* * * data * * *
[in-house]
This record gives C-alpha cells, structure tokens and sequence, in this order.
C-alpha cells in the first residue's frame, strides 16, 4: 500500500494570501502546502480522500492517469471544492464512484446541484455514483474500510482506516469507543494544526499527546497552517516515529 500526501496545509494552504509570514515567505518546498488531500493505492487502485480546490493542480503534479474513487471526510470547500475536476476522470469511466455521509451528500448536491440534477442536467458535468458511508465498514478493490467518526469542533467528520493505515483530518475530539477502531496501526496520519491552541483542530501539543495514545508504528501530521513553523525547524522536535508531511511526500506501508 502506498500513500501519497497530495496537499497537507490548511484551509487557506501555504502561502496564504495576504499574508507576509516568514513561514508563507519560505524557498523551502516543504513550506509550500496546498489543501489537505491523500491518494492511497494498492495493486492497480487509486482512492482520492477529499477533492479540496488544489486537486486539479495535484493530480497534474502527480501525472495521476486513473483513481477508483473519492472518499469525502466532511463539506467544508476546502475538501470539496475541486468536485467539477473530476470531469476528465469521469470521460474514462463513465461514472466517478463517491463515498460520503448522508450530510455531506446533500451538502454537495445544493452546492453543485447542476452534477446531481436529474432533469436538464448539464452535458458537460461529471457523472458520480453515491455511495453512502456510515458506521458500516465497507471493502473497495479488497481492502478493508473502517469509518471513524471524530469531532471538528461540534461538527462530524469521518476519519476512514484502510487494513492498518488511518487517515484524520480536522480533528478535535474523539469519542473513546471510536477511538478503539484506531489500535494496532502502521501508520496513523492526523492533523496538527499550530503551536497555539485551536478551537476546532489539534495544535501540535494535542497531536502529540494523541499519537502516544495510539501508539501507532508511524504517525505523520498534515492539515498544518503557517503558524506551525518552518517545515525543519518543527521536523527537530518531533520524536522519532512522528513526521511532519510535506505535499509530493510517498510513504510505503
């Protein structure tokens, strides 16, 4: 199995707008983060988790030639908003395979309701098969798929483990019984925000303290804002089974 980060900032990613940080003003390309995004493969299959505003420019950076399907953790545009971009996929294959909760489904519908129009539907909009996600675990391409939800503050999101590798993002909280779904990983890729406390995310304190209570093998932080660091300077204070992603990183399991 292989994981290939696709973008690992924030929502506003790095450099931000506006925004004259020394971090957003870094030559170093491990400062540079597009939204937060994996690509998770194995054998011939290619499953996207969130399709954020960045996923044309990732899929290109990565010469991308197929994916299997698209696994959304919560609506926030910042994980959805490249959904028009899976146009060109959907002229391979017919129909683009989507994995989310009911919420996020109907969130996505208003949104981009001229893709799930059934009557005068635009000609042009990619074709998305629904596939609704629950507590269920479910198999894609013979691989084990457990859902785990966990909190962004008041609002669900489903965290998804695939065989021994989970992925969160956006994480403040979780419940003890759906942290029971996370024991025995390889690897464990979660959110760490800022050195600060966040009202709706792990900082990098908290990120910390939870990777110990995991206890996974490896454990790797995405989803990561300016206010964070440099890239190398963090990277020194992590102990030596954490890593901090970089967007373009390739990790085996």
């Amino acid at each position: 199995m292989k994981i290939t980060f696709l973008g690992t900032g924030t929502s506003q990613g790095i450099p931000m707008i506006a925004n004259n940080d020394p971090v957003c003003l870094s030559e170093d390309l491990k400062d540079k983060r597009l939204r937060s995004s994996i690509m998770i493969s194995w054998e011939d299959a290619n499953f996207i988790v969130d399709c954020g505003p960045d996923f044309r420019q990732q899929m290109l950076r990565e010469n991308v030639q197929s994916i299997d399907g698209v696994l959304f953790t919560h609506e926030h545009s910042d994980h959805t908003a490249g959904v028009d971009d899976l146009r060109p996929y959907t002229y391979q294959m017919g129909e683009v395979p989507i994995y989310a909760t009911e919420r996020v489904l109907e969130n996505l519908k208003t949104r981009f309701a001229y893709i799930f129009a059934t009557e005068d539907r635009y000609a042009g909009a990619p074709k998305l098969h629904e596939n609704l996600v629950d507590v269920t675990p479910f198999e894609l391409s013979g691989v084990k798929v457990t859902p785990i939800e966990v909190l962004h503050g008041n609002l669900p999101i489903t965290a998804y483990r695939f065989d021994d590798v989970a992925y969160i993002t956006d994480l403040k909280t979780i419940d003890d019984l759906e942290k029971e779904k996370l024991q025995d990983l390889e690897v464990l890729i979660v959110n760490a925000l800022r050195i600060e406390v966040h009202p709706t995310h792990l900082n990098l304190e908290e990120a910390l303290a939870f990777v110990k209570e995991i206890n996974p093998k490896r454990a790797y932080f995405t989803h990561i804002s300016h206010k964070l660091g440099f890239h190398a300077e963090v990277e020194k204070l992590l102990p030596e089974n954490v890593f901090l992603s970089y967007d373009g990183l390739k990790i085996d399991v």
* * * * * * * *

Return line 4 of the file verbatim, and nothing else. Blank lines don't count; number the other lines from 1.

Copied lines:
């Protein structure tokens, strides 16, 4: 199995707008983060988790030639908003395979309701098969798929483990019984925000303290804002089974 980060900032990613940080003003390309995004493969299959505003420019950076399907953790545009971009996929294959909760489904519908129009539907909009996600675990391409939800503050999101590798993002909280779904990983890729406390995310304190209570093998932080660091300077204070992603990183399991 292989994981290939696709973008690992924030929502506003790095450099931000506006925004004259020394971090957003870094030559170093491990400062540079597009939204937060994996690509998770194995054998011939290619499953996207969130399709954020960045996923044309990732899929290109990565010469991308197929994916299997698209696994959304919560609506926030910042994980959805490249959904028009899976146009060109959907002229391979017919129909683009989507994995989310009911919420996020109907969130996505208003949104981009001229893709799930059934009557005068635009000609042009990619074709998305629904596939609704629950507590269920479910198999894609013979691989084990457990859902785990966990909190962004008041609002669900489903965290998804695939065989021994989970992925969160956006994480403040979780419940003890759906942290029971996370024991025995390889690897464990979660959110760490800022050195600060966040009202709706792990900082990098908290990120910390939870990777110990995991206890996974490896454990790797995405989803990561300016206010964070440099890239190398963090990277020194992590102990030596954490890593901090970089967007373009390739990790085996």